“He is a first-class eccentric,” said Hector Berlioz, the great French composer and conductor, in Les Soirées de l'orchestre (1852) of his friend, the Irish composer, William Vincent Wallace. “We have spent together, in London, many half-nights over a bowl of punch, he narrating his strange adventures, I listening eagerly to them. He has carried off women, he has fought several duels that turned out badly for his adversaries, and he was a savage yes, a savage, or pretty nearly one, for six months.” Berlioz then spends the rest of his feuilleton recalling how Wallace, with his “his customary phlegm” narrated his half year amongst the natives of New Zealand. Wallace was in Sydney and fell into conversation with the captain of a frigate. As they contentedly puffed on a couple of cheroots the captain invited Wallace to join him on a voyage to New Zealand. Wallace inquired about the purpose of the trip and was told that it was “to chastise the inhabitants of Tcwaewa-Punamu Bay, the most ferocious of New Zealanders, who took into their heads, last year, to loot one of our whaling-ships and eat its crew. Come along with me, the crossing is not a long one, and the expedition will be amusing.” Wallace accepted with alacrity and a few days later was under full sail to South Island with the English Frigate. The amusement started almost as soon as the frigate was at anchor in Tcwaewa-Punamu Bay. The captain had given orders to tear a few sails, break a couple of yard arms, hide the guns and the company of marines on board and for just ten men to stay on deck and do their best to look lost and aimless. This gave “our frigate the appearance of a poor devil of a ship half disabled by a gale and no longer answering its helm,” Wallace told Berlioz “as soon us the New Zealanders caught sight of us, their customary caution made them remain quiet. But after counting only ten men on the frigate, and believing from our wretched appearance and the uncertainty of our movements that we were shipwrecked mariners asking for help rather than an attacking party, they laid hold of their weapons and made their way towards us from every corner of the shore. Never in my life have I seen so many canoes. They came from land, sea, bushes, rocks, everywhere. And remember that several of these boats contained as many as fifty warriors.” Once they were thoroughly surrounded the captain gave the order to throw open the ports and let the Maori warriors have a few broadsides from the ship’s guns.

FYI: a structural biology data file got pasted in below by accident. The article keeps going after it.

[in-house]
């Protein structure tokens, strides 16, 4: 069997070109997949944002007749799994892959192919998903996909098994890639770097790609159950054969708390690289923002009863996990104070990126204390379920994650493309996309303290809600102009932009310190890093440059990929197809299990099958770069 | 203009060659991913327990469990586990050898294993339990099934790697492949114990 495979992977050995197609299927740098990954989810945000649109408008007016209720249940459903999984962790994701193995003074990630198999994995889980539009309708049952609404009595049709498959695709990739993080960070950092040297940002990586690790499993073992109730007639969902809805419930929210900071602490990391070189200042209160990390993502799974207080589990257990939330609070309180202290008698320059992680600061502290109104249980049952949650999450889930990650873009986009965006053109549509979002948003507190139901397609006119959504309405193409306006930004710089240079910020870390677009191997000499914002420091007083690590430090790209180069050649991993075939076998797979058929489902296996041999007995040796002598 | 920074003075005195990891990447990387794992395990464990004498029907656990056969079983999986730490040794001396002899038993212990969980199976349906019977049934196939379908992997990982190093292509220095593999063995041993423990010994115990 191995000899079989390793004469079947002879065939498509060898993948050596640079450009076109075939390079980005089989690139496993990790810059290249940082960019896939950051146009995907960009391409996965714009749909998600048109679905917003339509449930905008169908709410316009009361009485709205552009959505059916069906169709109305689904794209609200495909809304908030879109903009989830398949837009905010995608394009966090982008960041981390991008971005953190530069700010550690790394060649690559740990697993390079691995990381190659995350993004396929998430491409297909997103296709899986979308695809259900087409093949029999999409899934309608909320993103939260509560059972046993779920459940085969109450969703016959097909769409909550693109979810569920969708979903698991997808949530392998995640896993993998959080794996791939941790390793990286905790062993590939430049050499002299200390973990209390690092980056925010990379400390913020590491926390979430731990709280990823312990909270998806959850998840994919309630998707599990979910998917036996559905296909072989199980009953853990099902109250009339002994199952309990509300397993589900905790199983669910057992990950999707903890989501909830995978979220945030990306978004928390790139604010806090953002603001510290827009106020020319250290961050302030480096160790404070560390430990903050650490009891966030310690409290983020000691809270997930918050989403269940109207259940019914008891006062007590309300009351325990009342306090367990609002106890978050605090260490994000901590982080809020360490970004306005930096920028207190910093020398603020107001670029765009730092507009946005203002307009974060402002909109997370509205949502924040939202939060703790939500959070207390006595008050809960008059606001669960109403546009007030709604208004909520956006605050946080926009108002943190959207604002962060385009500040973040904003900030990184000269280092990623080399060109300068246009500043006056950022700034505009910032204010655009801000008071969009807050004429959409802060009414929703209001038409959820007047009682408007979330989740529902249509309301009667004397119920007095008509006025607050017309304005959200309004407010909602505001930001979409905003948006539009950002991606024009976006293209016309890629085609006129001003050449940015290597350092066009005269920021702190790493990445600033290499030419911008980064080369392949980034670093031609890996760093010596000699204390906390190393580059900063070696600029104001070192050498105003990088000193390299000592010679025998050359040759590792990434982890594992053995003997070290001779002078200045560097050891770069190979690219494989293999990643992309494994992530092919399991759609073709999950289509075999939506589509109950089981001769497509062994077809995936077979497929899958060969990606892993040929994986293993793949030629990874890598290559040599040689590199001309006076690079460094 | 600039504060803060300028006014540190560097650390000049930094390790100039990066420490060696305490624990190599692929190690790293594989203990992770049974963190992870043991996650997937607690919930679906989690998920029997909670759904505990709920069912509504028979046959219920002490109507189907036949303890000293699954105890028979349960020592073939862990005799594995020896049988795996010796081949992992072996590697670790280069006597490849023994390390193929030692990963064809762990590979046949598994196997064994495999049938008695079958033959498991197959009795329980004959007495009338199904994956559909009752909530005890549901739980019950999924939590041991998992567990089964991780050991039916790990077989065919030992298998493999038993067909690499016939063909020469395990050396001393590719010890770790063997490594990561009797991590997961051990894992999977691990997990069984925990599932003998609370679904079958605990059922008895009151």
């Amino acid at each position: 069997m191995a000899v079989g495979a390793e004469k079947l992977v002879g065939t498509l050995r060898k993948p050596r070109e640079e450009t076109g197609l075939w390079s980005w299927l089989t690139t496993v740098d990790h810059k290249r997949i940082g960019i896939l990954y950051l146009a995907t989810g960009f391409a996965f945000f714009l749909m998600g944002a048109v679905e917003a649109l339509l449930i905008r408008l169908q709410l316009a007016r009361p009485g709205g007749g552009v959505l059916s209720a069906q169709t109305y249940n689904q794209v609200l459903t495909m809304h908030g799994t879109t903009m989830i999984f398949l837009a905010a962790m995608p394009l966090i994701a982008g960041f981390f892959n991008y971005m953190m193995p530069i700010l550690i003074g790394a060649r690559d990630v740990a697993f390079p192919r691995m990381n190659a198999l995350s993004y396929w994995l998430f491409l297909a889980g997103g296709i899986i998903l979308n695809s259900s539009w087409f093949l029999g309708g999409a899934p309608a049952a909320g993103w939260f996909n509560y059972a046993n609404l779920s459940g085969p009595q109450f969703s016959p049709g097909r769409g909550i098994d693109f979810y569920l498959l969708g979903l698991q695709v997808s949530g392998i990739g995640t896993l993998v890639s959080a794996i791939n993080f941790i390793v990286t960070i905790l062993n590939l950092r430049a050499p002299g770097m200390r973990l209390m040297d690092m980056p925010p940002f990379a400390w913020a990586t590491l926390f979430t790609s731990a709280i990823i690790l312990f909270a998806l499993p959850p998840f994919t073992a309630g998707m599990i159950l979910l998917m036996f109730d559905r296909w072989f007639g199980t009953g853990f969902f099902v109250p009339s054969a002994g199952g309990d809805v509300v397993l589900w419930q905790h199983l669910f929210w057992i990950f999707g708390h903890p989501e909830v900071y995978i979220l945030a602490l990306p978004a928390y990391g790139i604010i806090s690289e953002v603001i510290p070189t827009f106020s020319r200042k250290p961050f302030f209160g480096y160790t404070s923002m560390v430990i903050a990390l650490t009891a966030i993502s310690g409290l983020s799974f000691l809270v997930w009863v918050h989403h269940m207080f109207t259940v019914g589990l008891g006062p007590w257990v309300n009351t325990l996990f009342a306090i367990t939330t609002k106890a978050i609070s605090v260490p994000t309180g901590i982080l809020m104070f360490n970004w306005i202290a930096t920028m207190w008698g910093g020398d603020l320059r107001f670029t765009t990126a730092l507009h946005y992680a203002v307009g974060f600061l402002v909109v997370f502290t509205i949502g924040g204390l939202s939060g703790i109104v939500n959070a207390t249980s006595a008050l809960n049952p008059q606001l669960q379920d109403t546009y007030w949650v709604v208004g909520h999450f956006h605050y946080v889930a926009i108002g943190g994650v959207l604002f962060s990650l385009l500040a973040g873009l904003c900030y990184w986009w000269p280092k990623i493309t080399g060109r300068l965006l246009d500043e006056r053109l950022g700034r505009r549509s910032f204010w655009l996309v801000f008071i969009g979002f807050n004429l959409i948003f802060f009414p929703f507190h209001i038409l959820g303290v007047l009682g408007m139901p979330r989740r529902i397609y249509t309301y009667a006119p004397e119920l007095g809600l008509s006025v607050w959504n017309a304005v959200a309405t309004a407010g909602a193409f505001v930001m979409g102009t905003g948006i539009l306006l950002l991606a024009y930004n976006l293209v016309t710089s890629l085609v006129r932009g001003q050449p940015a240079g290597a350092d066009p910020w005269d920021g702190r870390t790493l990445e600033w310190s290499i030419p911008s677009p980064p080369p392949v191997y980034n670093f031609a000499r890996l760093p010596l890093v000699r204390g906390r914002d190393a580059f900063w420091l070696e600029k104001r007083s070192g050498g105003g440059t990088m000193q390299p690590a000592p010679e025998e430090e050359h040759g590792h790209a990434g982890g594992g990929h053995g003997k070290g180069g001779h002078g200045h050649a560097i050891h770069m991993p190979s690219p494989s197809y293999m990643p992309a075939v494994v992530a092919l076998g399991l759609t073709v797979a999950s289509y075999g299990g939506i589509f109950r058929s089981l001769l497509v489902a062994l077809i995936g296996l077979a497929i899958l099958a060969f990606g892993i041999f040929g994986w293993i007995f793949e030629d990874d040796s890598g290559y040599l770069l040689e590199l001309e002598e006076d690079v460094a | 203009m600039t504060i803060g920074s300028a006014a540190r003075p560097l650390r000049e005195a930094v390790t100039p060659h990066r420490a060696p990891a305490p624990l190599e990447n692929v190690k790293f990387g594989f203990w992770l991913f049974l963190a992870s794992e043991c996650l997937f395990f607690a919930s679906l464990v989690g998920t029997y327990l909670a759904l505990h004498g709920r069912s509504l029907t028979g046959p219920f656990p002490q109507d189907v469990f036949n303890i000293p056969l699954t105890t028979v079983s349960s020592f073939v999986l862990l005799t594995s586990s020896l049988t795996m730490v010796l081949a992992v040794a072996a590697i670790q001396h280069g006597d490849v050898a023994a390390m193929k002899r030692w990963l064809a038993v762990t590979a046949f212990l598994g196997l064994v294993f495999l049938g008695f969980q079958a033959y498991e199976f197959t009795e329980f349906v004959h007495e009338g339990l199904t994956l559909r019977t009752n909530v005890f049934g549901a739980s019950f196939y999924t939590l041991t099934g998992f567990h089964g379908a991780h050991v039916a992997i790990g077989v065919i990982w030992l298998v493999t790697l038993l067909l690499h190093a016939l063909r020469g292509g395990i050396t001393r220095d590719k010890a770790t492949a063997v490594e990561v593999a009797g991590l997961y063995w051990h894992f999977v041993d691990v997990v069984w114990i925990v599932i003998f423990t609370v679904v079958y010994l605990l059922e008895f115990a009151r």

Wallace enthusiastically joined in the ensuing slaughter “with my double-barrelled gun, and a dozen grenades handed me by the master-gunner, I, for my part, destroyed the appetite of many New Zealanders, who had perhaps already dug the oven in which they had counted on baking me.” He says that he could not count the number of men that he had killed and enthuses “you cannot conceive the effect of my grenades in particular. They burst between their legs and sent them flying sky high!” Meanwhile “our commander stamped about, shouting through his speaking-trumpet: One more broadside! Give them bar-shot! Shoot that chief with red feathers! Out launch, out cutter, out yawl! Finish the swimmers off with the handspike! Knock them on the head, my lads I God save the Queen!” When the fighting finished “the sea was strewn with corpses, limbs, tomahawks, paddles, and wreckage from the canoes, while here and there the green waters were flecked with big crimson puddles.” Two chiefs are taken prisoner during the battle and an interpreter called to explain to them why they were attacked. “'Oh,' exclaimed the big chief, stamping violently on the deck, and gazing at his companion with savage enthusiasm, ‘Very well, then. The whites are great warriors!' Our procedure evidently filled them with admiration. They judged us from the standpoint of art, like connoisseurs, noble rivals, great artists.” Having taken the days extraordinary events in his stride Wallace is rather put out to discover that the captain plans to sail directly to Tasmania, a journey that will take rather longer than Wallace had reckoned on spending away from Sydney. When the ships surgeon asks to be left in New Zealand Wallace begs leave to join him living with the “cannibal chiefs”. He loses no time in going native and adopting the life style of the people he has just taken so much pleasure in slaughtering and by dint of prowess at the hunt is able to “captivate two charming little native girls, as lively and coquettish as Parisian work-girls, with large, sparkling black eyes, and eyelashes the length of my finger. Their shyness once conquered, they followed me like a couple of llamas, Mere carrying my gunpowder and bag of bullets, MoTanga the game I brought down during our excursions; at night each of them in turn served me as a pillow, when we slept in the open. Such nights, such stars, such a sky! That country is paradise on earth.” Not content with two acquiescent hand maidens to cater to his every whim Wallace fell in love with the chiefs sixteen-year-old daughter. His initial advances are rebuffed but our intrepid traveller soon discovers that the way to a princess’ heart is through a keg of tobacco. The princess, “delighted at possessing the precious keg, which she had persisted in not asking for from pure coquettishness, loosened her hair at last and dragged me palpitating towards the field of phormium” (the New Zealand flax plant). Wallace and his princess soon celebrate their marriage with a wedding feast at which a young female slave is roasted for the main course (Wallace, of course, refuses to partake though the ships surgeon helps himself to a slice of shoulder which makes him violently ill). He then lives in connubial bliss until it is time to return home; “when I announced my departure to her, what tears, what despair, what convulsions of the heart!” (From his bride of course, not from Wallace). On the day he leaves the distraught princess produces a knife and demands a token of her husband’s undying love. Instead of castrating the renegade she bares his chest and then “slashed me twice, making a cross-shaped incision, whence the blood spurted forth in jets. Immediately the poor child flung herself on my chest, which was streaming with blood, laid against it her lips, cheeks, neck, bosom, and hair, and drank my blood, which mingled with her tears; she screamed, she sobbed.” And if that wasn’t enough his “two charming little native girls” are also inconsolable; “Mere and Moi'anga had sprung into the water before the cutter's departure; I found them at the frigate's companion. There was another scene, amid heart-rending shrieks. In vain did I keep my eyes fixed on the Britannic flag; my strength failed me for a moment. I had left Tatea fainting on the beach; at my feet the two other dear creatures, swimming with one hand and waving farewell signs to me with the other, repeated in their wailing voices: 'O Walla, Walla!' (their way of pronouncing my name). What efforts it cost me to climb the ship's ladder! As I mounted each step, it seemed to me that I was fracturing a limb.”